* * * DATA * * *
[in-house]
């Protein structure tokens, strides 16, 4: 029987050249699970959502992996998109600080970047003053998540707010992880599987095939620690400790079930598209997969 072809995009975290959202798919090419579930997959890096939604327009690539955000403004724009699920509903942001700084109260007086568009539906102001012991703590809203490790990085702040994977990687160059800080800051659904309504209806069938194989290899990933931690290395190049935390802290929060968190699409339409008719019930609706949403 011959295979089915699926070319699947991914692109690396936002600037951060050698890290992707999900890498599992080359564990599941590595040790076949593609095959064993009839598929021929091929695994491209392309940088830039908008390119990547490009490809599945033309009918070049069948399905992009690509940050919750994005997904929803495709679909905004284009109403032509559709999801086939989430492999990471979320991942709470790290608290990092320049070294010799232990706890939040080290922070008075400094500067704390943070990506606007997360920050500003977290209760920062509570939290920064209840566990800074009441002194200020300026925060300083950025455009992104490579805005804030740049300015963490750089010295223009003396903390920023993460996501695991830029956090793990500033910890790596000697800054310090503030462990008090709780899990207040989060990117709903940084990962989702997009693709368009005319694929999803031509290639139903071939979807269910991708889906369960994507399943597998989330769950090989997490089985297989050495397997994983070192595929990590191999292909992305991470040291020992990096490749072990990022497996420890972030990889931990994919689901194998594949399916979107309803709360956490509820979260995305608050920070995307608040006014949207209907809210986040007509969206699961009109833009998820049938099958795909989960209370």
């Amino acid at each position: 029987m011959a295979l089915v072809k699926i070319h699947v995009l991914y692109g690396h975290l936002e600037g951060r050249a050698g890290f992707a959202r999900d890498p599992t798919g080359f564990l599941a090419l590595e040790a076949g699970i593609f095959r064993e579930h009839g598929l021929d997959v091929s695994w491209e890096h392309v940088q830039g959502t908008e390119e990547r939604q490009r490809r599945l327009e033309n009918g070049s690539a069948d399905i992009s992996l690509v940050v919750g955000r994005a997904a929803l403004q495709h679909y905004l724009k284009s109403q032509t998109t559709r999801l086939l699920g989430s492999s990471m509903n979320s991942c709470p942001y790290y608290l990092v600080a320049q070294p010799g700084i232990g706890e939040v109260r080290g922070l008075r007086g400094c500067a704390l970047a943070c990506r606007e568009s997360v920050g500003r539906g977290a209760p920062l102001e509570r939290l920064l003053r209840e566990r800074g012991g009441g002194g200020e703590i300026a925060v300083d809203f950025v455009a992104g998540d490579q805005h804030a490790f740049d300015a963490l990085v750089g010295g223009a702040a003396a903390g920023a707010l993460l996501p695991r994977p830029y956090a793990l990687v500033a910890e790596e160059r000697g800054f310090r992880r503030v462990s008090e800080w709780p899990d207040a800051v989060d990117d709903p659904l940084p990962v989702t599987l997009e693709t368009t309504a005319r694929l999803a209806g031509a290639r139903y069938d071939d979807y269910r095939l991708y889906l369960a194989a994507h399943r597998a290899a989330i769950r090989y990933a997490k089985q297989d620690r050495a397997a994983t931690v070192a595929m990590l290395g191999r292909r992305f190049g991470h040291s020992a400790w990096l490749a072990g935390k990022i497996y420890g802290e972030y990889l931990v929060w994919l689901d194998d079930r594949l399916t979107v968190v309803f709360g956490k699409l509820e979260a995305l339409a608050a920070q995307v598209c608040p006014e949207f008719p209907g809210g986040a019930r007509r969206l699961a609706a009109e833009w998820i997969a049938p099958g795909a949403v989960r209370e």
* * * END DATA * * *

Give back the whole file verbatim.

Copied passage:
[in-house]
């Protein structure tokens, strides 16, 4: 029987050249699970959502992996998109600080970047003053998540707010992880599987095939620690400790079930598209997969 072809995009975290959202798919090419579930997959890096939604327009690539955000403004724009699920509903942001700084109260007086568009539906102001012991703590809203490790990085702040994977990687160059800080800051659904309504209806069938194989290899990933931690290395190049935390802290929060968190699409339409008719019930609706949403 011959295979089915699926070319699947991914692109690396936002600037951060050698890290992707999900890498599992080359564990599941590595040790076949593609095959064993009839598929021929091929695994491209392309940088830039908008390119990547490009490809599945033309009918070049069948399905992009690509940050919750994005997904929803495709679909905004284009109403032509559709999801086939989430492999990471979320991942709470790290608290990092320049070294010799232990706890939040080290922070008075400094500067704390943070990506606007997360920050500003977290209760920062509570939290920064209840566990800074009441002194200020300026925060300083950025455009992104490579805005804030740049300015963490750089010295223009003396903390920023993460996501695991830029956090793990500033910890790596000697800054310090503030462990008090709780899990207040989060990117709903940084990962989702997009693709368009005319694929999803031509290639139903071939979807269910991708889906369960994507399943597998989330769950090989997490089985297989050495397997994983070192595929990590191999292909992305991470040291020992990096490749072990990022497996420890972030990889931990994919689901194998594949399916979107309803709360956490509820979260995305608050920070995307608040006014949207209907809210986040007509969206699961009109833009998820049938099958795909989960209370």
């Amino acid at each position: 029987m011959a295979l089915v072809k699926i070319h699947v995009l991914y692109g690396h975290l936002e600037g951060r050249a050698g890290f992707a959202r999900d890498p599992t798919g080359f564990l599941a090419l590595e040790a076949g699970i593609f095959r064993e579930h009839g598929l021929d997959v091929s695994w491209e890096h392309v940088q830039g959502t908008e390119e990547r939604q490009r490809r599945l327009e033309n009918g070049s690539a069948d399905i992009s992996l690509v940050v919750g955000r994005a997904a929803l403004q495709h679909y905004l724009k284009s109403q032509t998109t559709r999801l086939l699920g989430s492999s990471m509903n979320s991942c709470p942001y790290y608290l990092v600080a320049q070294p010799g700084i232990g706890e939040v109260r080290g922070l008075r007086g400094c500067a704390l970047a943070c990506r606007e568009s997360v920050g500003r539906g977290a209760p920062l102001e509570r939290l920064l003053r209840e566990r800074g012991g009441g002194g200020e703590i300026a925060v300083d809203f950025v455009a992104g998540d490579q805005h804030a490790f740049d300015a963490l990085v750089g010295g223009a702040a003396a903390g920023a707010l993460l996501p695991r994977p830029y956090a793990l990687v500033a910890e790596e160059r000697g800054f310090r992880r503030v462990s008090e800080w709780p899990d207040a800051v989060d990117d709903p659904l940084p990962v989702t599987l997009e693709t368009t309504a005319r694929l999803a209806g031509a290639r139903y069938d071939d979807y269910r095939l991708y889906l369960a194989a994507h399943r597998a290899a989330i769950r090989y990933a997490k089985q297989d620690r050495a397997a994983t931690v070192a595929m990590l290395g191999r292909r992305f190049g991470h040291s020992a400790w990096l490749a072990g935390k990022i497996y420890g802290e972030y990889l931990v929060w994919l689901d194998d079930r594949l399916t979107v968190v309803f709360g956490k699409l509820e979260a995305l339409a608050a920070q995307v598209c608040p006014e949207f008719p209907g809210g986040a019930r007509r969206l699961a609706a009109e833009w998820i997969a049938p099958g795909a949403v989960r209370e």